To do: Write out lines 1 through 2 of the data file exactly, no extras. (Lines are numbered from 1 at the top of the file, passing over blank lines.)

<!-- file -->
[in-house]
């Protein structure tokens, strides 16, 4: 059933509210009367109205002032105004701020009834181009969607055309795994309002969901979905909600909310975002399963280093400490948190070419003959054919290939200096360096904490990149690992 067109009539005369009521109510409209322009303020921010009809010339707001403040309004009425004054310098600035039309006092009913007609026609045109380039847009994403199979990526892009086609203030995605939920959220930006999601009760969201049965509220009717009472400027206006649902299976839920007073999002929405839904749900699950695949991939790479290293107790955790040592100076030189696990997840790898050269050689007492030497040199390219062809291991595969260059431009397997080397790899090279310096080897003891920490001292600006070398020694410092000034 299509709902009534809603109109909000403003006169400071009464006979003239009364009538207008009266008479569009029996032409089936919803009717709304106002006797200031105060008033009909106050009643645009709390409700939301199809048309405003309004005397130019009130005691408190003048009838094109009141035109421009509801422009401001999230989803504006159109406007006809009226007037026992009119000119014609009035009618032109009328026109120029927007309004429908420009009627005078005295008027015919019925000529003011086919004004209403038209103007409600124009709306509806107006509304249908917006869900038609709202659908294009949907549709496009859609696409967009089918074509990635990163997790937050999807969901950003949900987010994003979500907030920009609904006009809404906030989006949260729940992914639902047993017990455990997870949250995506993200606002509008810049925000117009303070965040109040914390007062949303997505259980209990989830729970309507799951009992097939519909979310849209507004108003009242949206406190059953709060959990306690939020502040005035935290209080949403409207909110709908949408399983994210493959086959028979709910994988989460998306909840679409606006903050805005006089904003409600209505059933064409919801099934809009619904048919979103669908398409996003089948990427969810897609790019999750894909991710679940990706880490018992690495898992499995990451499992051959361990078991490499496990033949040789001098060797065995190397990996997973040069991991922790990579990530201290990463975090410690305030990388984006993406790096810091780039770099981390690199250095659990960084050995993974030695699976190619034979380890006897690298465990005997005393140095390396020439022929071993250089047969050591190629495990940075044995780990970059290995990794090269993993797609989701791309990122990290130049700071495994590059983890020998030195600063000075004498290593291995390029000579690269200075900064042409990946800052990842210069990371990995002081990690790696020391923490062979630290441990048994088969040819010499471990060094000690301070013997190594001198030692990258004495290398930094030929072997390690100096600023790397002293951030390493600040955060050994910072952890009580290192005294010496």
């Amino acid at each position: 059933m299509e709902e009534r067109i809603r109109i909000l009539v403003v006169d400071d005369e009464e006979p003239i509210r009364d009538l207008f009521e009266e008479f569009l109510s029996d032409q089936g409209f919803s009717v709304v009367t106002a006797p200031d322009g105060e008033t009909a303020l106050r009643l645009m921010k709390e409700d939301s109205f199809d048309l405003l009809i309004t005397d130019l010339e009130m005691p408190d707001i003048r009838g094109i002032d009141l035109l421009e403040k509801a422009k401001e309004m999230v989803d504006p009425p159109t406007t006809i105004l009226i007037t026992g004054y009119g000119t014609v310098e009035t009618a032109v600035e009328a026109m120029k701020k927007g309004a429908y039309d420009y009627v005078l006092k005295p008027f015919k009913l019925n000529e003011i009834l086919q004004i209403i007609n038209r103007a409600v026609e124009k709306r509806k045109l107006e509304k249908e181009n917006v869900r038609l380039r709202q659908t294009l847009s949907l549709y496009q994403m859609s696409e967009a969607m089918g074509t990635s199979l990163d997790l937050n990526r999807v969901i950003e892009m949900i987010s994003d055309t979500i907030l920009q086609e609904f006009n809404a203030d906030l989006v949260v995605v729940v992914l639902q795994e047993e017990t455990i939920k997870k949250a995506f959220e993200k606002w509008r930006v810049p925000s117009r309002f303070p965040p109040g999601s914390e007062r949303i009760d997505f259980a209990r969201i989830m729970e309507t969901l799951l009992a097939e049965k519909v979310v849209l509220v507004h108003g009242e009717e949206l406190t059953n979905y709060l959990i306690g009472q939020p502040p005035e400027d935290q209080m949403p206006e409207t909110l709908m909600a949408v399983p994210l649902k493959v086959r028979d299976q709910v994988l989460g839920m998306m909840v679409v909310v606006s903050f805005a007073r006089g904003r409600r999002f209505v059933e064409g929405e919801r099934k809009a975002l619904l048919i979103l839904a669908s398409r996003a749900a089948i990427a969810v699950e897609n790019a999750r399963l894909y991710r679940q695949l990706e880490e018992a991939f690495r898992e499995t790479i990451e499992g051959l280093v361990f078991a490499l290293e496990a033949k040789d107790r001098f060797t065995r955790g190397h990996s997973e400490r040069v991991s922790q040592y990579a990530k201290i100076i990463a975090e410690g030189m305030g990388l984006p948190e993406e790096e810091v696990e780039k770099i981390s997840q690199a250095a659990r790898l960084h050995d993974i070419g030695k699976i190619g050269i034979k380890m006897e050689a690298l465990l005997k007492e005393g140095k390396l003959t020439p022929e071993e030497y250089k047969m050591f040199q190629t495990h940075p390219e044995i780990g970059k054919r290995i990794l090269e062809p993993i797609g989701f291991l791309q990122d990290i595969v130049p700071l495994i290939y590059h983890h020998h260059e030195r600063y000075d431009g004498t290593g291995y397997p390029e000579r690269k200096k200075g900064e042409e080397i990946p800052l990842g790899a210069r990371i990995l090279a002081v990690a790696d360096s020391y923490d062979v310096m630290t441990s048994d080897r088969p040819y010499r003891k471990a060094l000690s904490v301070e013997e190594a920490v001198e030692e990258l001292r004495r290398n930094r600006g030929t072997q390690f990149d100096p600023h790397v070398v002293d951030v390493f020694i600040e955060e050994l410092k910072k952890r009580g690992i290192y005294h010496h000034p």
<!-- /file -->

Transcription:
[in-house]
């Protein structure tokens, strides 16, 4: 059933509210009367109205002032105004701020009834181009969607055309795994309002969901979905909600909310975002399963280093400490948190070419003959054919290939200096360096904490990149690992 067109009539005369009521109510409209322009303020921010009809010339707001403040309004009425004054310098600035039309006092009913007609026609045109380039847009994403199979990526892009086609203030995605939920959220930006999601009760969201049965509220009717009472400027206006649902299976839920007073999002929405839904749900699950695949991939790479290293107790955790040592100076030189696990997840790898050269050689007492030497040199390219062809291991595969260059431009397997080397790899090279310096080897003891920490001292600006070398020694410092000034 299509709902009534809603109109909000403003006169400071009464006979003239009364009538207008009266008479569009029996032409089936919803009717709304106002006797200031105060008033009909106050009643645009709390409700939301199809048309405003309004005397130019009130005691408190003048009838094109009141035109421009509801422009401001999230989803504006159109406007006809009226007037026992009119000119014609009035009618032109009328026109120029927007309004429908420009009627005078005295008027015919019925000529003011086919004004209403038209103007409600124009709306509806107006509304249908917006869900038609709202659908294009949907549709496009859609696409967009089918074509990635990163997790937050999807969901950003949900987010994003979500907030920009609904006009809404906030989006949260729940992914639902047993017990455990997870949250995506993200606002509008810049925000117009303070965040109040914390007062949303997505259980209990989830729970309507799951009992097939519909979310849209507004108003009242949206406190059953709060959990306690939020502040005035935290209080949403409207909110709908949408399983994210493959086959028979709910994988989460998306909840679409606006903050805005006089904003409600209505059933064409919801099934809009619904048919979103669908398409996003089948990427969810897609790019999750894909991710679940990706880490018992690495898992499995990451499992051959361990078991490499496990033949040789001098060797065995190397990996997973040069991991922790990579990530201290990463975090410690305030990388984006993406790096810091780039770099981390690199250095659990960084050995993974030695699976190619034979380890006897690298465990005997005393140095390396020439022929071993250089047969050591190629495990940075044995780990970059290995990794090269993993797609989701791309990122990290130049700071495994590059983890020998030195600063000075004498290593291995390029000579690269200075900064042409990946800052990842210069990371990995002081990690790696020391923490062979630290441990048994088969040819010499471990060094000690301070013997190594001198030692990258004495290398930094030929072997390690100096600023790397002293951030390493600040955060050994910072952890009580290192005294010496």